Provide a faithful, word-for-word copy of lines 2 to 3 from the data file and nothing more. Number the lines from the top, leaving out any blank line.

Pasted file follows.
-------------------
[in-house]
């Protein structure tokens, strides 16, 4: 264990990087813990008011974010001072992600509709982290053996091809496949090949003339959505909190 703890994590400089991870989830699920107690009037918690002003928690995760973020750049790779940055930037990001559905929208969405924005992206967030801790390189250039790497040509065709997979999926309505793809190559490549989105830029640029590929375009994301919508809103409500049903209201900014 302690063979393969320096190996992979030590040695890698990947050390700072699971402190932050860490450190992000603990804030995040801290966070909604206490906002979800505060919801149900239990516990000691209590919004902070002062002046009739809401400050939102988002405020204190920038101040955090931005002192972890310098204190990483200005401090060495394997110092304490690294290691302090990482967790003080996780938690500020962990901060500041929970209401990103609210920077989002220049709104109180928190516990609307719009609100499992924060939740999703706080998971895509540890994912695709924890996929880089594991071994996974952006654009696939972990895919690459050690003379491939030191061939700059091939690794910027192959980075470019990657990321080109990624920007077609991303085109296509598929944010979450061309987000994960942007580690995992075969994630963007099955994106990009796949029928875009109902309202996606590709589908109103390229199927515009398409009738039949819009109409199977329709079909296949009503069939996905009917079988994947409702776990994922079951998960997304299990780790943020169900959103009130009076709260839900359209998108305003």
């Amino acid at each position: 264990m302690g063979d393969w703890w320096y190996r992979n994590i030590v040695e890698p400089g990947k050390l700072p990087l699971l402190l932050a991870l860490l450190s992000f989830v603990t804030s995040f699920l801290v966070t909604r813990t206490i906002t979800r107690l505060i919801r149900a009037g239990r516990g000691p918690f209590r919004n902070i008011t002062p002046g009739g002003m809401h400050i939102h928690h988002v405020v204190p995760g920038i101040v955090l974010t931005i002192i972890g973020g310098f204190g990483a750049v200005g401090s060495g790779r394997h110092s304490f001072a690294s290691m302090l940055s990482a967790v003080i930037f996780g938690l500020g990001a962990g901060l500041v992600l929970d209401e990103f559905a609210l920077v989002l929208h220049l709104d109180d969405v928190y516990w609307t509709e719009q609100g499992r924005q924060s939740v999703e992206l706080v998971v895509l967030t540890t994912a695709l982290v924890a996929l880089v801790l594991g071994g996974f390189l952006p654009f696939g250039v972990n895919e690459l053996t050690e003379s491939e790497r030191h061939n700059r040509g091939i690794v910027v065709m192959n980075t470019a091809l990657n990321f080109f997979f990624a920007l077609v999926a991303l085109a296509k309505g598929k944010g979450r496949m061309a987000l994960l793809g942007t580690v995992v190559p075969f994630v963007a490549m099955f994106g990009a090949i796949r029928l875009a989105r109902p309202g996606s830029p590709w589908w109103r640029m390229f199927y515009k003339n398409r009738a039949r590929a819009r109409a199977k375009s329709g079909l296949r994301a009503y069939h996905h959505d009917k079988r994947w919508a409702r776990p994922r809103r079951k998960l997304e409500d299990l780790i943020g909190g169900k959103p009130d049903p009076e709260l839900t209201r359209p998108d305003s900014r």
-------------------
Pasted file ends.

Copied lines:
């Protein structure tokens, strides 16, 4: 264990990087813990008011974010001072992600509709982290053996091809496949090949003339959505909190 703890994590400089991870989830699920107690009037918690002003928690995760973020750049790779940055930037990001559905929208969405924005992206967030801790390189250039790497040509065709997979999926309505793809190559490549989105830029640029590929375009994301919508809103409500049903209201900014 302690063979393969320096190996992979030590040695890698990947050390700072699971402190932050860490450190992000603990804030995040801290966070909604206490906002979800505060919801149900239990516990000691209590919004902070002062002046009739809401400050939102988002405020204190920038101040955090931005002192972890310098204190990483200005401090060495394997110092304490690294290691302090990482967790003080996780938690500020962990901060500041929970209401990103609210920077989002220049709104109180928190516990609307719009609100499992924060939740999703706080998971895509540890994912695709924890996929880089594991071994996974952006654009696939972990895919690459050690003379491939030191061939700059091939690794910027192959980075470019990657990321080109990624920007077609991303085109296509598929944010979450061309987000994960942007580690995992075969994630963007099955994106990009796949029928875009109902309202996606590709589908109103390229199927515009398409009738039949819009109409199977329709079909296949009503069939996905009917079988994947409702776990994922079951998960997304299990780790943020169900959103009130009076709260839900359209998108305003």
């Amino acid at each position: 264990m302690g063979d393969w703890w320096y190996r992979n994590i030590v040695e890698p400089g990947k050390l700072p990087l699971l402190l932050a991870l860490l450190s992000f989830v603990t804030s995040f699920l801290v966070t909604r813990t206490i906002t979800r107690l505060i919801r149900a009037g239990r516990g000691p918690f209590r919004n902070i008011t002062p002046g009739g002003m809401h400050i939102h928690h988002v405020v204190p995760g920038i101040v955090l974010t931005i002192i972890g973020g310098f204190g990483a750049v200005g401090s060495g790779r394997h110092s304490f001072a690294s290691m302090l940055s990482a967790v003080i930037f996780g938690l500020g990001a962990g901060l500041v992600l929970d209401e990103f559905a609210l920077v989002l929208h220049l709104d109180d969405v928190y516990w609307t509709e719009q609100g499992r924005q924060s939740v999703e992206l706080v998971v895509l967030t540890t994912a695709l982290v924890a996929l880089v801790l594991g071994g996974f390189l952006p654009f696939g250039v972990n895919e690459l053996t050690e003379s491939e790497r030191h061939n700059r040509g091939i690794v910027v065709m192959n980075t470019a091809l990657n990321f080109f997979f990624a920007l077609v999926a991303l085109a296509k309505g598929k944010g979450r496949m061309a987000l994960l793809g942007t580690v995992v190559p075969f994630v963007a490549m099955f994106g990009a090949i796949r029928l875009a989105r109902p309202g996606s830029p590709w589908w109103r640029m390229f199927y515009k003339n398409r009738a039949r590929a819009r109409a199977k375009s329709g079909l296949r994301a009503y069939h996905h959505d009917k079988r994947w919508a409702r776990p994922r809103r079951k998960l997304e409500d299990l780790i943020g909190g169900k959103p009130d049903p009076e709260l839900t209201r359209p998108d305003s900014r």